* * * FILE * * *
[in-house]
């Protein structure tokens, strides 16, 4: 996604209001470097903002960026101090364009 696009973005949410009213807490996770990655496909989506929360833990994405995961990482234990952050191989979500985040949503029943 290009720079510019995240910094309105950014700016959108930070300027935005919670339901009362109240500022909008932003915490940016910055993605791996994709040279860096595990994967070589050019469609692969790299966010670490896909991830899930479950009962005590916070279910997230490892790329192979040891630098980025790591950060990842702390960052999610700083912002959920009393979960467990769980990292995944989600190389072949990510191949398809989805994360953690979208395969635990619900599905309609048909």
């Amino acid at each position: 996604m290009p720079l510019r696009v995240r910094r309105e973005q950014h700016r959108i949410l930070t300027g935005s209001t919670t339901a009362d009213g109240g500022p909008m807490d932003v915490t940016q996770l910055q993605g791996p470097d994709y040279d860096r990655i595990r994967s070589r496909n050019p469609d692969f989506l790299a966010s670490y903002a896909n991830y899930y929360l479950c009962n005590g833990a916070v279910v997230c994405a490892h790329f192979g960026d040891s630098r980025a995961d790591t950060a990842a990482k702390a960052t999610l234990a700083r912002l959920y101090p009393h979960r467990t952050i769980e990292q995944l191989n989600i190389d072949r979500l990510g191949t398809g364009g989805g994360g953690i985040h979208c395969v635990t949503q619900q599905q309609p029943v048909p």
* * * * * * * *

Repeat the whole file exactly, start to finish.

[in-house]
């Protein structure tokens, strides 16, 4: 996604209001470097903002960026101090364009 696009973005949410009213807490996770990655496909989506929360833990994405995961990482234990952050191989979500985040949503029943 290009720079510019995240910094309105950014700016959108930070300027935005919670339901009362109240500022909008932003915490940016910055993605791996994709040279860096595990994967070589050019469609692969790299966010670490896909991830899930479950009962005590916070279910997230490892790329192979040891630098980025790591950060990842702390960052999610700083912002959920009393979960467990769980990292995944989600190389072949990510191949398809989805994360953690979208395969635990619900599905309609048909």
């Amino acid at each position: 996604m290009p720079l510019r696009v995240r910094r309105e973005q950014h700016r959108i949410l930070t300027g935005s209001t919670t339901a009362d009213g109240g500022p909008m807490d932003v915490t940016q996770l910055q993605g791996p470097d994709y040279d860096r990655i595990r994967s070589r496909n050019p469609d692969f989506l790299a966010s670490y903002a896909n991830y899930y929360l479950c009962n005590g833990a916070v279910v997230c994405a490892h790329f192979g960026d040891s630098r980025a995961d790591t950060a990842a990482k702390a960052t999610l234990a700083r912002l959920y101090p009393h979960r467990t952050i769980e990292q995944l191989n989600i190389d072949r979500l990510g191949t398809g364009g989805g994360g953690i985040h979208c395969v635990t949503q619900q599905q309609p029943v048909p």